Out of Africa

Some say Phyllis Kanki saved Senegal from AIDS. But can the controversial triage approach she's developing at Stanford protect the continent's western edge from the devastation suffered in the south?

"Yeah, if I can, why not?" Katzenstein replies.

"I'm sorry, that sounds so imperialistic."

Kanki's views of the ineffectiveness of the "imperialistic" method are borne out in studies. In one report released in March, the World Bank announced that after extensive review, it had determined that most foreign aid programs to Africa were failures. Outsiders were unable to wield much influence, according to the study, and aid was more often successful when the countries themselves had a direct role in affecting their own change and destiny.

Despite her impressive track record -- Kanki is credited with helping discover HIV-2 as well as the Simian Immunodeficiency Virus (she started her career as a veterinarian), and her Gates Foundation award is the largest single private grant to the Harvard School of Public Health to date -- she does not mean to imply she is the one with all the answers. "What irritates me the most is when people write editorials saying, "We know what works,'" she says. "I'm not convinced we're doing anything with certainty in Africa."


Perhaps the reason why most attempts to solve Africa's AIDS problem have resulted in nothing more than a glorified Band-Aid is no one has adequately pursued one major source: economic empowerment. Joseph Oppong, a native of the west African country of Ghana and a medical geographer at the University of North Texas, holds a view on the subject shared by many of his fellow experts. As he puts it, all the condoms in the world won't make a difference if a poor woman is not in the position to insist that her partner use one.

"University students, teachers, and doctors don't have to be exposed to the virus. They choose to be. So education for such people is appropriate," Oppong says. "But many women have no choice. When a sexual exchange means supper for her kids today, she lacks the power to negotiate safer sex. Education for these women will not change their behavior. They need to be empowered. Unfortunately, it is not as politically impressive -- or easy -- to empower 10 women as it is to distribute 500,000 condoms."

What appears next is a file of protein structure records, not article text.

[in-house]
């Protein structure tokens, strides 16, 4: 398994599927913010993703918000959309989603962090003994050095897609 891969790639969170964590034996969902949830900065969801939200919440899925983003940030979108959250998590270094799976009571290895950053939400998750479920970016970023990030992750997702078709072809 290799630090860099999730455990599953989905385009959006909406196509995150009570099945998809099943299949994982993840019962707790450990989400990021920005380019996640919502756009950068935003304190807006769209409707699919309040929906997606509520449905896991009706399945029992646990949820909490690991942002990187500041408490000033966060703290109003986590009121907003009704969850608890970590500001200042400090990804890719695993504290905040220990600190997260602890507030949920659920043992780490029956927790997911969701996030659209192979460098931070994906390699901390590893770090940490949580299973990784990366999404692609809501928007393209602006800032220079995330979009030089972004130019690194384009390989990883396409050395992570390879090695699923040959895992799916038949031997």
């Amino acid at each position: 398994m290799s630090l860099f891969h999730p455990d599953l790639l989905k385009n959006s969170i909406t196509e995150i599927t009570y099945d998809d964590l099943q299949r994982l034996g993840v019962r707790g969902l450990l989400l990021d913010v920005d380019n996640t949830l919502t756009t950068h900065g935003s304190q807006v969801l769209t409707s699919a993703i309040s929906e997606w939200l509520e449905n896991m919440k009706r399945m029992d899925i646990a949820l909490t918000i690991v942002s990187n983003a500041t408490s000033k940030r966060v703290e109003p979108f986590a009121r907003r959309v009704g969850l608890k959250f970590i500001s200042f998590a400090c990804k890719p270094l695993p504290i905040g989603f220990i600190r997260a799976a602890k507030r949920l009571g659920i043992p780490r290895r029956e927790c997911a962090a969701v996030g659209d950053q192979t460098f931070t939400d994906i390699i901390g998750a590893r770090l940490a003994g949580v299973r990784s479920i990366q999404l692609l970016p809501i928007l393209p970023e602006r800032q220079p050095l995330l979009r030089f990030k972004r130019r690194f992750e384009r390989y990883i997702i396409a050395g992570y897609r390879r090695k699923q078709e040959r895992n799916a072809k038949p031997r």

On empowerment, Kanki hesitates. "It's one of those things where you say, "Gee, that makes sense.' But then you immediately wonder, "How will it ever work?' I just don't know if it is feasible."

Katzenstein concurs with Kanki on that point, though he is much less diplomatic in his view of Oppong's opinion. "Poverty is the cause of AIDS? OK, I agree. That's absolutely true. But ... this is the job of revolutionary leaders, not doctors. Empowering women may be the right thing to do, but that's not what I'm trained in. It's not my specialty. I don't know how you change the culture."

Kanki, however, is willing to try. While she realizes it may be an impossible goal to guarantee every woman a livable income, she still sees merit in addressing the big picture of which Oppong speaks. "Nigeria is extremely important to the continent economically," Kanki says, offering one reason why she chose to follow her work in Senegal there. "How the economy and sociology of a country operates is part of the answer to fighting AIDS. But you don't see too many economists involved [in the fight], and that's too bad."

In Nigeria, Kanki plans to change that absence. For her initiative there, she has enlisted the help of Jeffrey Sachs, director of the Center for International Development at Harvard's Kennedy School of Government. Her philosophy is to get as many different disciplines as she can -- from anthropology to virology -- to collaborate.

Oppong knows of Kanki's work in Senegal and finds it worthwhile. He likes her approach and does not criticize her for directing resources to specific groups. "Targeting the elite of society is better than doing nothing at all. We must do something," Oppong says. "I don't even see the "classist' argument as valid." Besides, west Africa's university students hardly fit the definition of "elite" used by the rest of the world; if anything, they are decidedly middle class. They are the children of taxi drivers, machinists, and government bureaucrats. Saving them does not mean saving only the offspring of the truly elite, the top 1 percent who control the nation's wealth and power and whose kids generally go to schools abroad.

Oppong sees great value in what Kanki proposes for the local students. But he also knows that even if the future professionals do survive, they still won't number enough to save all the rural and poor.

"When it comes to AIDS, we keep trying to cut out the cancer without treating the cause, even when we know what the cause is," Oppong says. "Until we begin to deal with the basic issues of gender equality and poverty, I'm afraid we are not going to have a whole lot of success."


The Thai soup was not filling enough, so Dr. Katzenstein orders another round of satay. He continues to engage Dr. Kanki as the afternoon wears on and the lunch crowd thins at Palo Alto's Siam Royal restaurant. They are back to arguing over the advantages of treatment.

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